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Patterns of tobacco use from adolescence to young adulthood

Institution: RAND Corporation
Investigator(s): Phyllis Ellickson, Ph.D.
Award Cycle: 1997 (Cycle 6) Grant #: 6RT-0245 Award: $565,277
Subject Area: Epidemiology
Award Type: Research Project Awards

Initial Award Abstract
Why do young people of different racial/ethnic groups start and stop smoking? Researchers at RAND's Health Program will try to answer that question by analyzing the smoking habits of an ethnically diverse group of young Californians. The findings of the study will help improve programs aimed at reducing tobacco use by the state's adolescents and young adults - and will shed light on how to make such programs more sensitive to different racial/ethnic attitudes about smoking.

The study will be based on information gathered from 1985 to 1996 about a group of participants whose history of tobacco use was traced from early adolescence (ages 12-13) to young adulthood (ages 23-24). The participants were originally enrolled in 19 middle- and junior high school in five school districts from Northern and Southern California.

RAND's analysis of the information collected about these participants will provide an overall picture of tobacco use by both male and female Californians in the years leading up to adulthood. An important part of that picture will reveal similarities and differences in the smoking habits across four racial/ethnic groups: African American, Hispanic, Asian and non-Hispanic white.

By examining data collected over a long term, the study will uncover differences in reasons why members of these groups start to smoke, why some of them quit, and why many of them keep smoking. The findings can help smoking prevention and treatment programs better meet the needs of young people in all four racial/ethnic groups.

Final Report
This study uses data from a ten-year panel of over 3,000 California and Oregon youth to examine variation in rates of initiation, current smoking, and cessation across groups and over time. Prospective profiles of smoking status across five and ten year periods show substantial movement in and out of smoking with high quit rates and low uptake rates for African Americans and Asians compared with whites and Latinos. Heavy smoking was low in grade seven but increased dramatically by grade twelve, with white youth reporting the highest rates of smoking at age 18 followed by Hispanic, Asian and African American youth.

Doing poorly in middle/high school and prior smoking behavior are robust predictors of both initiation and cessation across the two developmental periods (between grade 7 and grade 12 and between grade 12 and age 23). Being young for one's cohort and intending to smoke in the next 6 months-predicted initiation at ages 18 and 23 and cessation at age 18. Grade 7 risk factors unique to high school smoking initiation include being female, being white, and early deviant behavior. Protective factors include being African American, Hispanic or Asian.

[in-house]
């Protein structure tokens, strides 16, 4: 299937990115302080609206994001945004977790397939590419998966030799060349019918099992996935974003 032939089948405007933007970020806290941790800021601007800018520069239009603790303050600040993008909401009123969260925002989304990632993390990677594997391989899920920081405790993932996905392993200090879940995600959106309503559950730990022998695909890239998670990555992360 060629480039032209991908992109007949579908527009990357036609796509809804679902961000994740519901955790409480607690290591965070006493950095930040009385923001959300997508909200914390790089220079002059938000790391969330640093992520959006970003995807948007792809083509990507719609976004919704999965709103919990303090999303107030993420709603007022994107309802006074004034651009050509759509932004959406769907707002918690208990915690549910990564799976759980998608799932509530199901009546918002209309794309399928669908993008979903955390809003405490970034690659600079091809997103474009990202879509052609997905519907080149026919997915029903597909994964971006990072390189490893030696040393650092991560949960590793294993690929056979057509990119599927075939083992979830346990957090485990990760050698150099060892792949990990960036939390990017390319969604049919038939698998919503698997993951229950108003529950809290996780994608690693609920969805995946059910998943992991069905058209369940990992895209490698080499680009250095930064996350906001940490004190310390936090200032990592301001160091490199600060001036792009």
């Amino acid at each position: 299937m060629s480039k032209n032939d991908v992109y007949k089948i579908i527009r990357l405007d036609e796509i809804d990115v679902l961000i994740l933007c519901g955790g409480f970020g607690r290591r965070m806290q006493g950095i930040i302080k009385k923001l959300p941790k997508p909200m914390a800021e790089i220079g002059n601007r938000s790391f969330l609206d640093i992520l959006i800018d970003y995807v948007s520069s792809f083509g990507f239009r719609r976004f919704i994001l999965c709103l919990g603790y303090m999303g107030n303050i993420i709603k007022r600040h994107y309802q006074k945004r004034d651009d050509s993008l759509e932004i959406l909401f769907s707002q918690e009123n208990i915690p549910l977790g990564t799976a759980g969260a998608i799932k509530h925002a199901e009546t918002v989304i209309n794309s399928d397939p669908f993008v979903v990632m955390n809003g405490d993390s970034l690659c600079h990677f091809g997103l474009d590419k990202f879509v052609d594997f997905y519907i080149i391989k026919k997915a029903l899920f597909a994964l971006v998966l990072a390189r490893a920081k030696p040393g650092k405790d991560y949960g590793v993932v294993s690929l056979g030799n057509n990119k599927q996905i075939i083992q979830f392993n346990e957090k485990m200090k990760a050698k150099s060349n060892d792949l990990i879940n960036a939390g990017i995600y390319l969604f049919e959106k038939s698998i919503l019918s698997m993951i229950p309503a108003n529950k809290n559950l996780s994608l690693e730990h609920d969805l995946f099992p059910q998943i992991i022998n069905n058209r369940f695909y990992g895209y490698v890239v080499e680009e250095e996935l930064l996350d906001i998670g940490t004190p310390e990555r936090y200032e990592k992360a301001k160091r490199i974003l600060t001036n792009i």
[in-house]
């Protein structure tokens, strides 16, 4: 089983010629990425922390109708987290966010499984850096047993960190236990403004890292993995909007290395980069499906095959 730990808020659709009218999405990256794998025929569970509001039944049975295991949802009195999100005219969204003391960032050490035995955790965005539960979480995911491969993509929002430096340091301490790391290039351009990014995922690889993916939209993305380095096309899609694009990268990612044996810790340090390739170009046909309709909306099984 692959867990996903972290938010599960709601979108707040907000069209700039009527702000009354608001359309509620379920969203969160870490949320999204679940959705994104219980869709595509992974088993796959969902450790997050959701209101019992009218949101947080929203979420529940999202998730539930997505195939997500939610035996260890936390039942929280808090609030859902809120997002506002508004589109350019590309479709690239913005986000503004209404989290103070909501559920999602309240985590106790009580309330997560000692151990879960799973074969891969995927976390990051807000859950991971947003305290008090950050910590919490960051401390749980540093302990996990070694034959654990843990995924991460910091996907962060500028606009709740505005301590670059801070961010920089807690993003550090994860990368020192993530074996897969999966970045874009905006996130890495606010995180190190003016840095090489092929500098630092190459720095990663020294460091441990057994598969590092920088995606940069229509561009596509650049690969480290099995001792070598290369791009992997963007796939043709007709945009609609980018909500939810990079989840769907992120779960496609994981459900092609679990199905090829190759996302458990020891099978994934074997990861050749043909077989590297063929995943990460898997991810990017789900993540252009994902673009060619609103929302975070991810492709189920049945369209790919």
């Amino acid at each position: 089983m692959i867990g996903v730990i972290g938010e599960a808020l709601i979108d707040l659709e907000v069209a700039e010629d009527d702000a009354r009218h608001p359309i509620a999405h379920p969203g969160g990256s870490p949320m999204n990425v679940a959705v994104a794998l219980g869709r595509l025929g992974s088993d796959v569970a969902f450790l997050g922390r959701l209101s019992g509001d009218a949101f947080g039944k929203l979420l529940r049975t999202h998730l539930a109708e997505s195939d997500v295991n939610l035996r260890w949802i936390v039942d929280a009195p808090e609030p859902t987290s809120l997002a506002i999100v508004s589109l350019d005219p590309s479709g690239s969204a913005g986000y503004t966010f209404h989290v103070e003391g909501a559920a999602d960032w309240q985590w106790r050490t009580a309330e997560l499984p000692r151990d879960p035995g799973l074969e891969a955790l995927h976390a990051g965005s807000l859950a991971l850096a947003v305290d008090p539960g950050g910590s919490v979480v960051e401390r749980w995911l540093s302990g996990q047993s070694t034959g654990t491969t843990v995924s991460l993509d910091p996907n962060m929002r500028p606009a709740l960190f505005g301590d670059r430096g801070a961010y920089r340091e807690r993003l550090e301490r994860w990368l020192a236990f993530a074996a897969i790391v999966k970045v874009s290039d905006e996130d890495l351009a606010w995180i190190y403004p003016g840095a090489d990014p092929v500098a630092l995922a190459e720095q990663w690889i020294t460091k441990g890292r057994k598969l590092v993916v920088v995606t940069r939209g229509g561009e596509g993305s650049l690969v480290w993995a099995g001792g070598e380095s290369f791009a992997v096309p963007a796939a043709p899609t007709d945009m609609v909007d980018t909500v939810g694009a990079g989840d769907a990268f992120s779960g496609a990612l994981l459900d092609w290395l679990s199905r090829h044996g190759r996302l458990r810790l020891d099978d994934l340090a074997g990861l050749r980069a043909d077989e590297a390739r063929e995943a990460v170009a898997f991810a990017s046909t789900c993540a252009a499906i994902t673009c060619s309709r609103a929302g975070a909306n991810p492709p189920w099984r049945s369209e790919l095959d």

Adolescent females who quit smoking by grade 12 had friends who smoked less frequently, perceived less parental approval of their smoking, reported weaker intentions to continue smoking and had weaker bonds with family and school. Females who quit smoking as young adults also had fewer smoking friends, less parental approval of smoking and weaker intentions to smoke (plus better grades in high school), while males who quit as young adults had fewer offers, weaker intentions, stronger familial bonds, and good grades. Lower rates of current smoking among Asian and African American young adults were explained by social influences during high school, particularly lower exposure to friends and siblings who smoked and to parental approval of smoking. Lower rates of smoking by African American adolescents compared to whites were explained by greater exposure to parental disapproval of smoking, greater vulnerability to such disapproval, and less exposure to peers who smoke.

These results suggest that smoking prevention should start early and continue through high school, that improving school performance might curb smoking and that prevention and cessation efforts should be sensitive to the greater risk of smoking initiation among whites and adolescent females. Prevention efforts should continue to focus on decreasing vulnerability to pro-smoking influences and curbing motivations to smoke, while also helping parents effectively communicate their disapproval of smoking throughout the adolescent years. Programs aimed at smoking cessation among adolescent females need to take a multidimensional approach, addressing parental attitudes toward smoking, peer smoking, and school and social bonds and use of other substances.

Explaining racial/ethnic differences in smoking during the transition to adulthood.
Periodical: Addictive Behaviors Index Medicus:
Authors: Ellickson P, Perlman M, Klein D ART
Yr: 2003 Vol: 28 Nbr: Abs: Pg: 915-931

Smoking cessation during the transition from adolescence to young adulthood.
Periodical: Nicotine and Tobacco Research Index Medicus:
Authors: Tucker J, Ellickson P, Klein D ART
Yr: 2002 Vol: 4 Nbr: 3 Abs: Pg: 321-332

Sex differences in predictors of adolescent smoking cessation.
Periodical: Health Psychology Index Medicus:
Authors: Ellickson P, Tucker J, Klein D ART
Yr: 2001 Vol: 20 Nbr: 3 Abs: Pg: 186-195

Predictors of late-onset smoking and cessation over ten years.
Periodical: Journal of Adolescent Health Index Medicus:
Authors: Ellickson P, McGuigan K, Klein D ART
Yr: 2001 Vol: 29 Nbr: 2 Abs: Pg: 101-108